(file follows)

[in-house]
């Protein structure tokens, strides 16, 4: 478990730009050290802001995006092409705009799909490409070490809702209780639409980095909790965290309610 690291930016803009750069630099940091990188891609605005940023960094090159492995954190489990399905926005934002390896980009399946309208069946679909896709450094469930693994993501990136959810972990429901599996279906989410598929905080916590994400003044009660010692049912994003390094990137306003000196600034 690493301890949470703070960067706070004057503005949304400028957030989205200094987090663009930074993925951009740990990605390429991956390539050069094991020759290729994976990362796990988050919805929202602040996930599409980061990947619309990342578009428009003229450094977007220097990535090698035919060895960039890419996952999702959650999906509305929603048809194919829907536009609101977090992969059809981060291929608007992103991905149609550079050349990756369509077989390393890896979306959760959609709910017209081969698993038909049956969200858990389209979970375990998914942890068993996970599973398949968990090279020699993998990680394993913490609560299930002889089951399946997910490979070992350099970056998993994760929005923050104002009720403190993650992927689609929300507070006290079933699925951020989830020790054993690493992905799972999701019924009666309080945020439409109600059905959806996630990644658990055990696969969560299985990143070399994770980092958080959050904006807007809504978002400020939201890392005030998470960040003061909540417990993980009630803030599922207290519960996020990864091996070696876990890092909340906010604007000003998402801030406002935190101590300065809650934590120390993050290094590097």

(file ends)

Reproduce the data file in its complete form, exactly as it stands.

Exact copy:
[in-house]
């Protein structure tokens, strides 16, 4: 478990730009050290802001995006092409705009799909490409070490809702209780639409980095909790965290309610 690291930016803009750069630099940091990188891609605005940023960094090159492995954190489990399905926005934002390896980009399946309208069946679909896709450094469930693994993501990136959810972990429901599996279906989410598929905080916590994400003044009660010692049912994003390094990137306003000196600034 690493301890949470703070960067706070004057503005949304400028957030989205200094987090663009930074993925951009740990990605390429991956390539050069094991020759290729994976990362796990988050919805929202602040996930599409980061990947619309990342578009428009003229450094977007220097990535090698035919060895960039890419996952999702959650999906509305929603048809194919829907536009609101977090992969059809981060291929608007992103991905149609550079050349990756369509077989390393890896979306959760959609709910017209081969698993038909049956969200858990389209979970375990998914942890068993996970599973398949968990090279020699993998990680394993913490609560299930002889089951399946997910490979070992350099970056998993994760929005923050104002009720403190993650992927689609929300507070006290079933699925951020989830020790054993690493992905799972999701019924009666309080945020439409109600059905959806996630990644658990055990696969969560299985990143070399994770980092958080959050904006807007809504978002400020939201890392005030998470960040003061909540417990993980009630803030599922207290519960996020990864091996070696876990890092909340906010604007000003998402801030406002935190101590300065809650934590120390993050290094590097």